First we had to dig out the soil. We decided to go with a PVC pond liner rather than a rigid pond liner. We dug out the area which we had to ensure was level. We are on a slight slope so this was the worst part of the project. We decided to make a beach area with stones for entry/exit into the water for smaller creatures. The deepest area is around 50cm in order for tadpoles to overwinter in the pond without freezing to death.
We decided to create a wildlife pond in our backyard. Hoping to attract frogs and dragonflies and provide water for wildlife.
We built ledges into the soil rather than have a slope into the lowest point of the pond. This way we could put rocks or marginal water plants on those ledges.
Once we were happy with the shape, depth and ledges, we lined the whole thing with old mattress protectors, blankets and block out curtains. This is to protect the PVC pond liner from any stones or roots that might pierce the plastic. You could use a couple of cms of sand instead or some geotextile fabric before adding the liner.
Then the pond liner went in on top. I climbed in with bare feet and moulded the plastic to fit the ledges as well as I could. At this point, you cannot avoid some creases in the pond liner. Just push it into the ledges as best you can.
We put some weighty items around the edges to hold the plastic in place while we added the water. This was rainwater from our water tanks. We used a garden hose to fill the pond.
You will see there is quite a bit of pond liner on the outside of the pond. This gets covered by rocks, stones and in this case some pavers as well. Once you have everything in place, remembering to leave a 'beach' area which is shallow for creatures to get in and out of the pond easily, you can them trim the liner. We added pavers at the front edge, some water plants in aqua baskets and two troughs of Dietes on the far ledge inside the pond. We put tiles under the two troughs so that they were not sitting in the water. Dietes doesn't like standing in water. We added some sand to the bottom of the pond (washed children's play sand) to cover the bottom of the pond/liner.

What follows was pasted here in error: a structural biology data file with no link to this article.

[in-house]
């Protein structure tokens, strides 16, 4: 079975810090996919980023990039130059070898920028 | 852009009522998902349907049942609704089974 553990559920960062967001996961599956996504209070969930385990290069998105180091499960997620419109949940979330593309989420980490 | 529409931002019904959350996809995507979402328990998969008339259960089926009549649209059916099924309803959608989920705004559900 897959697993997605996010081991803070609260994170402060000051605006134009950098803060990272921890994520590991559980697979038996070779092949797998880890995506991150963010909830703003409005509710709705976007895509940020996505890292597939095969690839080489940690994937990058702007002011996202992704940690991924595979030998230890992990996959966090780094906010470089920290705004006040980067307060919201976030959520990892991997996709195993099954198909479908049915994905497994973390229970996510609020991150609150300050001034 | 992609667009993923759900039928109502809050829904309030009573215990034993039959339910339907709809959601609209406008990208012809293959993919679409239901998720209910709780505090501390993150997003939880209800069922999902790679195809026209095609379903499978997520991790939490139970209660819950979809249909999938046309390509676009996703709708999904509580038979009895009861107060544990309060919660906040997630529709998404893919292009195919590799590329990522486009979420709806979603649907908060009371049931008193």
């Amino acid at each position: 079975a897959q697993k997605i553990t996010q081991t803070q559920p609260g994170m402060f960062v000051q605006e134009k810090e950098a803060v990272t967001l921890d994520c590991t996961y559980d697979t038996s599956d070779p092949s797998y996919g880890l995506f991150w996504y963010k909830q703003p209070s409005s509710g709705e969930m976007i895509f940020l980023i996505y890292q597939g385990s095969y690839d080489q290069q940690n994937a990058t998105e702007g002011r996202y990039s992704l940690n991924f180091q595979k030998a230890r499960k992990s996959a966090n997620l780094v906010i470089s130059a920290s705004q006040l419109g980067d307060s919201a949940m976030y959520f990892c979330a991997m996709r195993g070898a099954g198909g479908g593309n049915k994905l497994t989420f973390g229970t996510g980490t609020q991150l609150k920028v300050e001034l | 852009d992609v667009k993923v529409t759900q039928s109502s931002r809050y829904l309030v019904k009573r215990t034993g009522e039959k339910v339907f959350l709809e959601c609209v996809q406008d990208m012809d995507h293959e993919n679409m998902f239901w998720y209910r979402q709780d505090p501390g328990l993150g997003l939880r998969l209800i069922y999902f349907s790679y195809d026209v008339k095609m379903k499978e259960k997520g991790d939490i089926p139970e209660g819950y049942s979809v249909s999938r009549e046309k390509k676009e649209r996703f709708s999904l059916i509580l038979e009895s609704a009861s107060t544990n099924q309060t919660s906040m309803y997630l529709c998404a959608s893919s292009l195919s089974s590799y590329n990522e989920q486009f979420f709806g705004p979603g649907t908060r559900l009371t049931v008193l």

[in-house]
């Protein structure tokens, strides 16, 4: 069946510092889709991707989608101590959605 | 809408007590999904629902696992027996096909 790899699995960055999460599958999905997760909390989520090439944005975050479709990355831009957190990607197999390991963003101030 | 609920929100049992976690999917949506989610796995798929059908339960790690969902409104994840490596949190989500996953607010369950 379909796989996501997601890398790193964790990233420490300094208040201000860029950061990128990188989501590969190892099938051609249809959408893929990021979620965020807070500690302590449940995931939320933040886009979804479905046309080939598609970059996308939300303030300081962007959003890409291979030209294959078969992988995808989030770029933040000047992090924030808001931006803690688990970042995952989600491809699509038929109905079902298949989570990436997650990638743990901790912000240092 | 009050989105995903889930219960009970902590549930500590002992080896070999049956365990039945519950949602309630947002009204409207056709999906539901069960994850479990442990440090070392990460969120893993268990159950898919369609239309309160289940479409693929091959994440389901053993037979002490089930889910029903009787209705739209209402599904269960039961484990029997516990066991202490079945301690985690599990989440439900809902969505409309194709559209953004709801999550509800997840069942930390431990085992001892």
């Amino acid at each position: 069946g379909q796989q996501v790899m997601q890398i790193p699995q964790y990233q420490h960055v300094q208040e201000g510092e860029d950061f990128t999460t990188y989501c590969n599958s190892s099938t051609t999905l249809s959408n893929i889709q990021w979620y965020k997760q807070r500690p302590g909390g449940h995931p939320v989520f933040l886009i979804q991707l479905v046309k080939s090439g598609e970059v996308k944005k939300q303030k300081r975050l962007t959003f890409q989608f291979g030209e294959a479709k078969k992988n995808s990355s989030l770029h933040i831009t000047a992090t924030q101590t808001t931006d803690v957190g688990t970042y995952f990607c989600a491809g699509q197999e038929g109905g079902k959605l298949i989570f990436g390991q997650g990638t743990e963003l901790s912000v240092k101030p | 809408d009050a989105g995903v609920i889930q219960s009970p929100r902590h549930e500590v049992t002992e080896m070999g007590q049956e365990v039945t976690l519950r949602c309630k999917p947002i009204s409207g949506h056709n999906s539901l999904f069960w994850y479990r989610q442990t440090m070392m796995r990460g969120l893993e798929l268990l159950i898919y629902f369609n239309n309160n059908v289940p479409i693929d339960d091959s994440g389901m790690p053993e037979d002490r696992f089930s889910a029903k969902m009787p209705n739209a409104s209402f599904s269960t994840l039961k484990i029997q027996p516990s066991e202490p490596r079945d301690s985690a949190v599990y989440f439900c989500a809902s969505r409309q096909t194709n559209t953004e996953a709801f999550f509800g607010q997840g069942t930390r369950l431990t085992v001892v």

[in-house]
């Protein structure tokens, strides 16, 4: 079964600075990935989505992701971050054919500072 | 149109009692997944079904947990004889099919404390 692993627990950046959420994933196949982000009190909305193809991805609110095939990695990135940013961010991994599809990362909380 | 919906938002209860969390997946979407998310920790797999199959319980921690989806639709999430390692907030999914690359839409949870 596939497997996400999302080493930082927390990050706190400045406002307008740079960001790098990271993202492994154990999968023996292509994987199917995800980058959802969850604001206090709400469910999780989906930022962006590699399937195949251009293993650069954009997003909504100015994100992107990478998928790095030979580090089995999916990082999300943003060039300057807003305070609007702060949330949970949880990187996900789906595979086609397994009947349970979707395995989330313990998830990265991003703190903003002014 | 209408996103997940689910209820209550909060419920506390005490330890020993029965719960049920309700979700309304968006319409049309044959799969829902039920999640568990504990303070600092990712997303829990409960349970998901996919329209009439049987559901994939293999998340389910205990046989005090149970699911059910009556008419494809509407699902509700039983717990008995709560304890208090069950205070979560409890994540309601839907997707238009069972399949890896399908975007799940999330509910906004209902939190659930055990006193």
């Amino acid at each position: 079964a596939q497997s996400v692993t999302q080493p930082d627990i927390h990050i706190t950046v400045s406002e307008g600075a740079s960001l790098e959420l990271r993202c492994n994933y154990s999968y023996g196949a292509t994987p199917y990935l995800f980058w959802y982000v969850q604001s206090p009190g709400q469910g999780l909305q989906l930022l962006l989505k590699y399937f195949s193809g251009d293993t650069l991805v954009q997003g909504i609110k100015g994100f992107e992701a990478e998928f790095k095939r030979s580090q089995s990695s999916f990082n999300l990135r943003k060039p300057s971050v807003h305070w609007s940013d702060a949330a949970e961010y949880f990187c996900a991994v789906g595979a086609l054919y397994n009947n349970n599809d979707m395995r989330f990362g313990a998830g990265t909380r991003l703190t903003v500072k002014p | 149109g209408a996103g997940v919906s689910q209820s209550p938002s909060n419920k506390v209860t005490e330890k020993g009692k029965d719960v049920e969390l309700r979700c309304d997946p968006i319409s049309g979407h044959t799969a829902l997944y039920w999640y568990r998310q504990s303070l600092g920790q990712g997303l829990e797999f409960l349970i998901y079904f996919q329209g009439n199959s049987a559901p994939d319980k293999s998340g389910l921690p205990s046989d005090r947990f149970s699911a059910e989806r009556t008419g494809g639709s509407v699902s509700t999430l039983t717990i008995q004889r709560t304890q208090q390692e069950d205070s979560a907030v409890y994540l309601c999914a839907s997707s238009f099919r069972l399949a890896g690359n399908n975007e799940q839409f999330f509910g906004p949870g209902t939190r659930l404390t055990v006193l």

We added bush rock at one end to cover the liner, a solar water fountain and a water lily. Logs and bromeliads finished the look. A zen like frog sits at the front of the pond. Sunlight can damage a pond liner, so you need to ensure to completely cover the liner to avoid the plastic cracking and splitting due to sun damage and also because if the black plastic shows, it looks a bit ugly.
A large Cordyline plant in a pot sits behind the pond to add height and a pot of Lomandra sits on the front corner of the pond. Most of the bush rock was sourced from our own garden. The water plants used here are Pennyroyal and Milfoil. The liner was trimmed back once complete. I have also planted up some native violets around the edges of the pond, which I hope will fill in and spread to provide cover for frogs.